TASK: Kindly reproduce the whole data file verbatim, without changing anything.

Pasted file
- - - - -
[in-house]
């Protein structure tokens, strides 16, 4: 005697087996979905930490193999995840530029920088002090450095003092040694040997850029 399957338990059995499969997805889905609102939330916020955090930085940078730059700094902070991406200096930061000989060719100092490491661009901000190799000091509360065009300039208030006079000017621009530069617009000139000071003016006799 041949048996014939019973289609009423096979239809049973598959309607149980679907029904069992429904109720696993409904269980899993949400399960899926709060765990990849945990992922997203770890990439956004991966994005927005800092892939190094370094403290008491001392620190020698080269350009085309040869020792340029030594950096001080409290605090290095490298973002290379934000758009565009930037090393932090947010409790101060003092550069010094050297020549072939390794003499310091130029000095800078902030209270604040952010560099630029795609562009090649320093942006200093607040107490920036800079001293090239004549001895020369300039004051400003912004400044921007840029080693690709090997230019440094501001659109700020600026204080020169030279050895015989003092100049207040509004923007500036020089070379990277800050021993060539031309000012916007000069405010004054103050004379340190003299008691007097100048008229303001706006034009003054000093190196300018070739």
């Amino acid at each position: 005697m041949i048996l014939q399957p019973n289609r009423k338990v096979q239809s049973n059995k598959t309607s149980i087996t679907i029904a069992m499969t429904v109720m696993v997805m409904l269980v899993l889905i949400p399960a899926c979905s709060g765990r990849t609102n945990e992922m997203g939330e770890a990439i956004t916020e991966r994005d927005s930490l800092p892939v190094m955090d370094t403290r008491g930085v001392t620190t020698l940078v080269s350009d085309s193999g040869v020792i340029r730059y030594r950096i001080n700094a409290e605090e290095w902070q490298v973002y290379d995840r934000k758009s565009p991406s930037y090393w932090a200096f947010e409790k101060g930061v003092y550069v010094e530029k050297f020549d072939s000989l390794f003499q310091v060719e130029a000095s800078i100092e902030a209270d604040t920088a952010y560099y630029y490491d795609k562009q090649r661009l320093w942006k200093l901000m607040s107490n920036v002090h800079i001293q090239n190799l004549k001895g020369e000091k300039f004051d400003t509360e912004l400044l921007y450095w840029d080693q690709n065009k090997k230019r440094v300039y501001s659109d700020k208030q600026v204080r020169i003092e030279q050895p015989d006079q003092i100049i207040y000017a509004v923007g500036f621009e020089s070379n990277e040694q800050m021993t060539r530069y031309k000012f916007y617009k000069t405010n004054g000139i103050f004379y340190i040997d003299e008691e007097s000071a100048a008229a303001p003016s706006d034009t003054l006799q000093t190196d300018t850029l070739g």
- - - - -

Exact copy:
[in-house]
């Protein structure tokens, strides 16, 4: 005697087996979905930490193999995840530029920088002090450095003092040694040997850029 399957338990059995499969997805889905609102939330916020955090930085940078730059700094902070991406200096930061000989060719100092490491661009901000190799000091509360065009300039208030006079000017621009530069617009000139000071003016006799 041949048996014939019973289609009423096979239809049973598959309607149980679907029904069992429904109720696993409904269980899993949400399960899926709060765990990849945990992922997203770890990439956004991966994005927005800092892939190094370094403290008491001392620190020698080269350009085309040869020792340029030594950096001080409290605090290095490298973002290379934000758009565009930037090393932090947010409790101060003092550069010094050297020549072939390794003499310091130029000095800078902030209270604040952010560099630029795609562009090649320093942006200093607040107490920036800079001293090239004549001895020369300039004051400003912004400044921007840029080693690709090997230019440094501001659109700020600026204080020169030279050895015989003092100049207040509004923007500036020089070379990277800050021993060539031309000012916007000069405010004054103050004379340190003299008691007097100048008229303001706006034009003054000093190196300018070739």
């Amino acid at each position: 005697m041949i048996l014939q399957p019973n289609r009423k338990v096979q239809s049973n059995k598959t309607s149980i087996t679907i029904a069992m499969t429904v109720m696993v997805m409904l269980v899993l889905i949400p399960a899926c979905s709060g765990r990849t609102n945990e992922m997203g939330e770890a990439i956004t916020e991966r994005d927005s930490l800092p892939v190094m955090d370094t403290r008491g930085v001392t620190t020698l940078v080269s350009d085309s193999g040869v020792i340029r730059y030594r950096i001080n700094a409290e605090e290095w902070q490298v973002y290379d995840r934000k758009s565009p991406s930037y090393w932090a200096f947010e409790k101060g930061v003092y550069v010094e530029k050297f020549d072939s000989l390794f003499q310091v060719e130029a000095s800078i100092e902030a209270d604040t920088a952010y560099y630029y490491d795609k562009q090649r661009l320093w942006k200093l901000m607040s107490n920036v002090h800079i001293q090239n190799l004549k001895g020369e000091k300039f004051d400003t509360e912004l400044l921007y450095w840029d080693q690709n065009k090997k230019r440094v300039y501001s659109d700020k208030q600026v204080r020169i003092e030279q050895p015989d006079q003092i100049i207040y000017a509004v923007g500036f621009e020089s070379n990277e040694q800050m021993t060539r530069y031309k000012f916007y617009k000069t405010n004054g000139i103050f004379y340190i040997d003299e008691e007097s000071a100048a008229a303001p003016s706006d034009t003054l006799q000093t190196d300018t850029l070739g």